share|improve this answer
    
Yea we have a no moon lighting rule, (the book was an approved exception) –  Zachary K Apr 13 '11 at 8:04
    
6. get a PHP job that allows moonlighting in your own time ;) –  HorusKol Apr 13 '11 at 12:21
    
@Zachary. That's harsh, but not at all unusual. In that case I think you need to do "homework" but clearly you can't release any code, you can still add this to your CV but it won't have the same impact. –  Steve Haigh Apr 13 '11 at 12:23
add comment

despite everything on my CV (including an upcoming book from O'Reilly) I keep getting pigeon holed

Consider checking your salary expectations.

If you expect to earn (as a beginner) in a new language as much as you earn (as experienced programmer) in your current one, chances are high for you to stuck forever.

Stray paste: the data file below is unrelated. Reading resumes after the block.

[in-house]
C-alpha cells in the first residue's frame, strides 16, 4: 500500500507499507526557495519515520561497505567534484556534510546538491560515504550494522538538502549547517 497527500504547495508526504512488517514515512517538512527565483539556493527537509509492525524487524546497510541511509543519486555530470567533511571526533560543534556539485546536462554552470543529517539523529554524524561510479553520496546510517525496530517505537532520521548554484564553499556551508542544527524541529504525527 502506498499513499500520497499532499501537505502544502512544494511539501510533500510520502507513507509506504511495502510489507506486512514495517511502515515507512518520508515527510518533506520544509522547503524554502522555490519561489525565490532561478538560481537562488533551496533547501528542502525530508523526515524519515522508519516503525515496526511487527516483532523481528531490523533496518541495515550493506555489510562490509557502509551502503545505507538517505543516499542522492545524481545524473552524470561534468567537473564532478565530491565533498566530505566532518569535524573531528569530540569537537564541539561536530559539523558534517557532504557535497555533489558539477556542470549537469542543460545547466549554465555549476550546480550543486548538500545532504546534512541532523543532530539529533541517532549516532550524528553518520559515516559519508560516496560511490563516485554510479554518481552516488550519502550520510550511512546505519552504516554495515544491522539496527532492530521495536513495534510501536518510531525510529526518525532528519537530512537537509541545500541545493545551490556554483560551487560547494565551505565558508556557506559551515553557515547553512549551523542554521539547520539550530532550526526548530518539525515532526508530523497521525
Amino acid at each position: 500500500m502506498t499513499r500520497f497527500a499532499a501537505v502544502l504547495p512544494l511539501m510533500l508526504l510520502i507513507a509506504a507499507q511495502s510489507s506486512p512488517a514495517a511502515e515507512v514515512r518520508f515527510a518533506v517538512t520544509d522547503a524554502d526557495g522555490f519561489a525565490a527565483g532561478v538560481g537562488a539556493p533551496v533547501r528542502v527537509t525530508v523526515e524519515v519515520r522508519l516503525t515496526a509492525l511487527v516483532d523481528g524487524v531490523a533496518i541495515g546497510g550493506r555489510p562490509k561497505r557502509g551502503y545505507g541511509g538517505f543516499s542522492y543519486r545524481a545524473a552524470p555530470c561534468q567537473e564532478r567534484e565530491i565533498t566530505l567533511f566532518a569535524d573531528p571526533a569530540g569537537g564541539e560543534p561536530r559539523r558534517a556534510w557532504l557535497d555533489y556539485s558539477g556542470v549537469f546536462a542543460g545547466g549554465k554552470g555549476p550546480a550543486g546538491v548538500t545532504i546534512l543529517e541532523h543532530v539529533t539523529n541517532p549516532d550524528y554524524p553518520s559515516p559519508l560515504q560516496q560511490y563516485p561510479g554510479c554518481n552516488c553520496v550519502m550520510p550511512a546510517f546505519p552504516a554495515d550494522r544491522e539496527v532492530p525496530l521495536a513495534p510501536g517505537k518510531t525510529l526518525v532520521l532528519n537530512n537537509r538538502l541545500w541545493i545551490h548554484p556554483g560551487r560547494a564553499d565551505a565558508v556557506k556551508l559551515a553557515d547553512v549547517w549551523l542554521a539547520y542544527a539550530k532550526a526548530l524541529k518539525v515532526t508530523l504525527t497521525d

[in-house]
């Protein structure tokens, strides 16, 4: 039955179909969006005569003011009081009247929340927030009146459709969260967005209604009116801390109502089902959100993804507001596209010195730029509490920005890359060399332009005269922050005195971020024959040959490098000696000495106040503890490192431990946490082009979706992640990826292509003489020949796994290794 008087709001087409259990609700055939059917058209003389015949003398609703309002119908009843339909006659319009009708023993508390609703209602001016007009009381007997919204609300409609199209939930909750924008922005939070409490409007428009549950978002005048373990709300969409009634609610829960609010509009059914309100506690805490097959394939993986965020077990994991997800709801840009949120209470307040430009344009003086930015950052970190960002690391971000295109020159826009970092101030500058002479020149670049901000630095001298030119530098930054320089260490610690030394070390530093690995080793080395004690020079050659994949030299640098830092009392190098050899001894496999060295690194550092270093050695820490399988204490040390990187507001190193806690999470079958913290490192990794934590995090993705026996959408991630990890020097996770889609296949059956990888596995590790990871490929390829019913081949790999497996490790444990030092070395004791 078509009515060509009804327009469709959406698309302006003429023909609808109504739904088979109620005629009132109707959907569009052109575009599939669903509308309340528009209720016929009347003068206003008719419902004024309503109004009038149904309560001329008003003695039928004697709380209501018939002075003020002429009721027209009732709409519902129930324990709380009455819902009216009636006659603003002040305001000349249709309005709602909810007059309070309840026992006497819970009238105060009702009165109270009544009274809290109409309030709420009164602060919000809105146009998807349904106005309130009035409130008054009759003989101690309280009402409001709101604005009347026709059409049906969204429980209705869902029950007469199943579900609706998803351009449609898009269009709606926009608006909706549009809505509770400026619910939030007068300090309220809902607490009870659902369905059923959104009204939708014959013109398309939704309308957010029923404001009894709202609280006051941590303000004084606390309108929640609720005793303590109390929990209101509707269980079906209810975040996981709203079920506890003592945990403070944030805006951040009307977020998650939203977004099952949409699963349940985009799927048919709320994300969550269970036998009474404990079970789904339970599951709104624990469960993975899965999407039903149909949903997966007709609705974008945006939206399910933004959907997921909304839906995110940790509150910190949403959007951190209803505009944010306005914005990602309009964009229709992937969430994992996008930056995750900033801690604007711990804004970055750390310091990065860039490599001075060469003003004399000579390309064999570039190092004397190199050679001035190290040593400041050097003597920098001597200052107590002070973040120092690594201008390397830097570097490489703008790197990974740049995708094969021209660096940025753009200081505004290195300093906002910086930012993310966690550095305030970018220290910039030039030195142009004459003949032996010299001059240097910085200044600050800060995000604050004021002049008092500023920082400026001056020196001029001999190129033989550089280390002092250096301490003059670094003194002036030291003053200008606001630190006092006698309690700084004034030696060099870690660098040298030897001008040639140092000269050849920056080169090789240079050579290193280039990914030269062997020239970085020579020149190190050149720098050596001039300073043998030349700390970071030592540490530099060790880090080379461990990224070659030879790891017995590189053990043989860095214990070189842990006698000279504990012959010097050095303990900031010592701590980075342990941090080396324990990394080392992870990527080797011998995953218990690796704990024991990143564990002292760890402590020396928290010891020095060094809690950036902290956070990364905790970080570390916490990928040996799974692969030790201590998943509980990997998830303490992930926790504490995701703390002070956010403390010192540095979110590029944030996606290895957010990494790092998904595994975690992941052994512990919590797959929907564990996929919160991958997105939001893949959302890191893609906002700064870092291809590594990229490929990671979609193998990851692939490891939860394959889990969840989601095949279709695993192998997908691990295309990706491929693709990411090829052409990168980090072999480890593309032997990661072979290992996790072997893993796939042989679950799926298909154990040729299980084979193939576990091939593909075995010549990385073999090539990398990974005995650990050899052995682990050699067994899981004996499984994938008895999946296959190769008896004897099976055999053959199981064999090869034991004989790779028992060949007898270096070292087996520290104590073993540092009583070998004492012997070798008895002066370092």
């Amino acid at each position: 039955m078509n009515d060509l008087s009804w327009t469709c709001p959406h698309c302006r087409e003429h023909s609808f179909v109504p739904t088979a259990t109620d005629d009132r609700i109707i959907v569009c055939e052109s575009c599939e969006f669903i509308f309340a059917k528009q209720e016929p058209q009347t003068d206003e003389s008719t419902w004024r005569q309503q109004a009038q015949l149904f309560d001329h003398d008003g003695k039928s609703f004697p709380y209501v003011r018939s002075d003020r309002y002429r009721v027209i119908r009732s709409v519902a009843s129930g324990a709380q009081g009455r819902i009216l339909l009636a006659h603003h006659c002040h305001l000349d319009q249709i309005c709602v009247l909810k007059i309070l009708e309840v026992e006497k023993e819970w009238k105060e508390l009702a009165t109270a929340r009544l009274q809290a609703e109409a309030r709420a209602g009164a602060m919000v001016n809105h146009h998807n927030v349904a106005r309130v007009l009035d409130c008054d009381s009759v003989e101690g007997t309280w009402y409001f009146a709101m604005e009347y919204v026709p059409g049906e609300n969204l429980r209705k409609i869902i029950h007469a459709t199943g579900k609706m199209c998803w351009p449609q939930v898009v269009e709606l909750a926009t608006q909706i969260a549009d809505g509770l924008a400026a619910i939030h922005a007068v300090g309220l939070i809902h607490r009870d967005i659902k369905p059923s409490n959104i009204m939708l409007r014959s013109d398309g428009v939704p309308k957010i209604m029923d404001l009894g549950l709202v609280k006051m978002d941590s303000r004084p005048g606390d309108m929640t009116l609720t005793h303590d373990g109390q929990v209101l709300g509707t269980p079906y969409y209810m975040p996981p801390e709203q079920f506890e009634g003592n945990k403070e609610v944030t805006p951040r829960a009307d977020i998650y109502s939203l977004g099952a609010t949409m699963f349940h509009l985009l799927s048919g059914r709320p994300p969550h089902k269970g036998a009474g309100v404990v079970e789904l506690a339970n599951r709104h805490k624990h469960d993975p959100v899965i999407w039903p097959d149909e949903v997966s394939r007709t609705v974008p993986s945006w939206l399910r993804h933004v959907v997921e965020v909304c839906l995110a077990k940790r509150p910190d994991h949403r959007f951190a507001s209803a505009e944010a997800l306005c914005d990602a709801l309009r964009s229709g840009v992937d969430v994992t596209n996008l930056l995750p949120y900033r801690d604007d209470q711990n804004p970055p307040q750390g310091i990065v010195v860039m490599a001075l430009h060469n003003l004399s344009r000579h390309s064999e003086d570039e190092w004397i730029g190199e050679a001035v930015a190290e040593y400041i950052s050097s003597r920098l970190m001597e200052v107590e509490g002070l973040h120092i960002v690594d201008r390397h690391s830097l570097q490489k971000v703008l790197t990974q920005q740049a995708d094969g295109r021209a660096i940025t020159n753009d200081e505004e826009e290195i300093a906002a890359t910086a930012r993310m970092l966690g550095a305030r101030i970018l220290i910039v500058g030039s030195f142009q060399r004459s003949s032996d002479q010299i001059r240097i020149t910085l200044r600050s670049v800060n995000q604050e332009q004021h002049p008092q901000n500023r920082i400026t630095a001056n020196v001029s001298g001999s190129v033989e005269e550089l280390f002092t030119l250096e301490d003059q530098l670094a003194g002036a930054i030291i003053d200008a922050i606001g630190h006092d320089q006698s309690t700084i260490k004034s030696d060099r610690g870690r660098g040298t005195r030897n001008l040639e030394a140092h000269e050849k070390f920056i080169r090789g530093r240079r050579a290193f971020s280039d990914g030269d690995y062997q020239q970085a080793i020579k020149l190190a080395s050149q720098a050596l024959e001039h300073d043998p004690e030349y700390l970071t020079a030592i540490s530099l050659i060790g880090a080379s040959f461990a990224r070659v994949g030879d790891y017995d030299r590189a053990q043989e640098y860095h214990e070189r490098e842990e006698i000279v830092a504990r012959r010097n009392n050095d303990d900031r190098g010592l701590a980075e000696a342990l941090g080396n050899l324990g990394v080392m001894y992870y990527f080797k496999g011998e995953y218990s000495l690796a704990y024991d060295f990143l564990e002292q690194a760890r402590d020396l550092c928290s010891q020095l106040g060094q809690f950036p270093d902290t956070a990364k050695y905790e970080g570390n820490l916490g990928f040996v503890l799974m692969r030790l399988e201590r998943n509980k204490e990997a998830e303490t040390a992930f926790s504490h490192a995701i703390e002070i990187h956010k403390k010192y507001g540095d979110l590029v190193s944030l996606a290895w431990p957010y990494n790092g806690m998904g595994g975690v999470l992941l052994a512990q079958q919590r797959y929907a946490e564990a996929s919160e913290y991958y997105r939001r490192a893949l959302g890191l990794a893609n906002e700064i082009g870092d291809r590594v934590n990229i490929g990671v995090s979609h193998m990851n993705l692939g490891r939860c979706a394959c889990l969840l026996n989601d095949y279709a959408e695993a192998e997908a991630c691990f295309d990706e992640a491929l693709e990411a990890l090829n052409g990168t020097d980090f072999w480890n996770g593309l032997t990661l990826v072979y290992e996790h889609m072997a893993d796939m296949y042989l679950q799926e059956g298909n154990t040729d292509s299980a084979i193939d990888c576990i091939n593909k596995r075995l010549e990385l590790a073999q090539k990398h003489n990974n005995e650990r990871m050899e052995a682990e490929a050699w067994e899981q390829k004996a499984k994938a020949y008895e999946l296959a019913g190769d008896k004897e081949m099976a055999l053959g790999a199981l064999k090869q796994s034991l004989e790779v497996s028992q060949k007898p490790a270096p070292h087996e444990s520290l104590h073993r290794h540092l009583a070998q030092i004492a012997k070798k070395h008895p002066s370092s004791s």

• I've been through several skill shifts before. When I did it at my own will (as opposed to management decision), I usually had to temporarily give up some cash in order to move where I wanted.
share|improve this answer
add comment

Apart from following some of the other suggestions here, consider working on an Erlang project yourself on the side. Write that webapp you've always wanted or that monitoring program you've always needed, and put it up on github (or wherever).

This will do several things: it will make you more confident as an Erlang programmer. It will equip you with the practical knowledge needed to show competence in an interview. It will also show potential employers that you have some Erlang experience, putting you ahead of most other programmers.